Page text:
Abbott's Sphinx Moth (Sphecodina abbottii)
Detailing the physical features, habits, territorial reach and other identifying qualities of the Abbott's Sphinx Moth.
Updated: 5/21/2018; Authored By Staff Writer; Content ©www.InsectIdentification.org
Shades of dark green, gray, and purple cover most of the large Abbott's Sphinx, but a bright white 'tail feather' punctuates this moth's many features.
Big enough to sit in the hand of an adult, the Abbott's Sphinx Moth is an elegant member of this family of giants. Deep undertones of purple cover most of the moth and its wings. A thick black band crosses behind the grayish head, giving it the appearance of a collar. The wide abdomen is crossed with bands of gray, ivory, black, and purple until the very end where a three-pronged creamy white tip resembles feathers seen on birds. The wings are dark both where they connect to the body and along the bottom edges. A central band of lighter coloring is sandwiched between. The bottoms of the forewings and hindwings have irregular scalloped edges. If the wings are spread wide enough, a flash of bright yellow can be seen on the top of the hindwings near the abdomen. Look for flying adults near lights at night.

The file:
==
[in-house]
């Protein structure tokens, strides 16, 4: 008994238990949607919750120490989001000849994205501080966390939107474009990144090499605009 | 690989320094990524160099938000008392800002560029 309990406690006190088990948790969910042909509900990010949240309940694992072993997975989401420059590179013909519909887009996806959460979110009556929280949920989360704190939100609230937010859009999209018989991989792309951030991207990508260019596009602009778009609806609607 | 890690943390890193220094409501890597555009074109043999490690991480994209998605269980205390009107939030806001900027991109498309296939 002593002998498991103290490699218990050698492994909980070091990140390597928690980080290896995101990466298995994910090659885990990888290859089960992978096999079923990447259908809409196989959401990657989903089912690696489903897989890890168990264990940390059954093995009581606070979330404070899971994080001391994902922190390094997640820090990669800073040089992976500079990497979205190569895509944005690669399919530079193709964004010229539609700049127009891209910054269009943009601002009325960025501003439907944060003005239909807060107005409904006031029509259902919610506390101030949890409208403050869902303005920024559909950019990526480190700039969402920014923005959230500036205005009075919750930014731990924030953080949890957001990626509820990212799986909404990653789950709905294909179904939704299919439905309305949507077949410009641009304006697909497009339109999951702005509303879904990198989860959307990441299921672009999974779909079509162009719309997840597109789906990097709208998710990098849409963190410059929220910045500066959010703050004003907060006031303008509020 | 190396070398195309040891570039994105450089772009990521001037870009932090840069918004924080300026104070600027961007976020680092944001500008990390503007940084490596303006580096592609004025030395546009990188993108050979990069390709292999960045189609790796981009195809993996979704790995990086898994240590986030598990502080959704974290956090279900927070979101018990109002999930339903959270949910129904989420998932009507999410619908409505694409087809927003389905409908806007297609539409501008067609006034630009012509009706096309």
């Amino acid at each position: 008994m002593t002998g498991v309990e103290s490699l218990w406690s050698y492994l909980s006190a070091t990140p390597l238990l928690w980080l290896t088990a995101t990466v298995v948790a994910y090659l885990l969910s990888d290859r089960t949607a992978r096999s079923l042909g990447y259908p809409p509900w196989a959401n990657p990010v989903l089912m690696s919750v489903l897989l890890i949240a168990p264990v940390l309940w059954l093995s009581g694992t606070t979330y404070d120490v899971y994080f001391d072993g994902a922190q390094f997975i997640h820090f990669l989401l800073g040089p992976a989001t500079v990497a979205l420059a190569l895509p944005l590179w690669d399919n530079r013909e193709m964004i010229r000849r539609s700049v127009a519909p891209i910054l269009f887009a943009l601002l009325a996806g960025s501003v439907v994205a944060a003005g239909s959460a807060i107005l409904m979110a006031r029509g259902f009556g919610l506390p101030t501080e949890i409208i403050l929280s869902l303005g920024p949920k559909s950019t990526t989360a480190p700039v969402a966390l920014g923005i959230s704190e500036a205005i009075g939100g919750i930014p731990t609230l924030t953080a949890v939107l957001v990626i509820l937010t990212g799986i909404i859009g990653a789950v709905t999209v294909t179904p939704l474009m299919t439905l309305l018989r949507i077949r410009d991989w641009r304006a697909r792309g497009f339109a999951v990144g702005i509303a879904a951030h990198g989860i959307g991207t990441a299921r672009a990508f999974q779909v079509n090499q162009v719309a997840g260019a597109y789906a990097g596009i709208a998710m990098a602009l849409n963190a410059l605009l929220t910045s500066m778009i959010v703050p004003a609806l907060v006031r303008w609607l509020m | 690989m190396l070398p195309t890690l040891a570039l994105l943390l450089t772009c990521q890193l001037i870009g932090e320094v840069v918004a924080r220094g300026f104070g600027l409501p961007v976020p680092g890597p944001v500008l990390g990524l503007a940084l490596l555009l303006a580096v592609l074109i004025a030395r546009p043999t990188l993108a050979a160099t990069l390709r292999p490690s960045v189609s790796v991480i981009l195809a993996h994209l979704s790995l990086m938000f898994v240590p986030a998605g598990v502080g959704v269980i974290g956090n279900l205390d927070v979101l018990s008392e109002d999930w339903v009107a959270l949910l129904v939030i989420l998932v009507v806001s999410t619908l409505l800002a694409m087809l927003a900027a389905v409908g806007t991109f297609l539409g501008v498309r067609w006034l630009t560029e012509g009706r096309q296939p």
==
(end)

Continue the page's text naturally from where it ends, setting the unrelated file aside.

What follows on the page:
Young caterpillars are green and fleshy with a long horn at the rear end that looks like a stinger. As it matures, this horn becomes a raised knob that looks like a button. Short white stripes cross the segments of the tubular body. Eventually, the caterpillar will become a mottled brown color that blends in well with branches and leaf litter, or it will become dark brown with 9 large green spots along the 'spine' that stop at the raised knob. The knob has a pattern on it that resembles an eyespot and two bands of green come after it near the rear. They feed on grapevines and peppervines.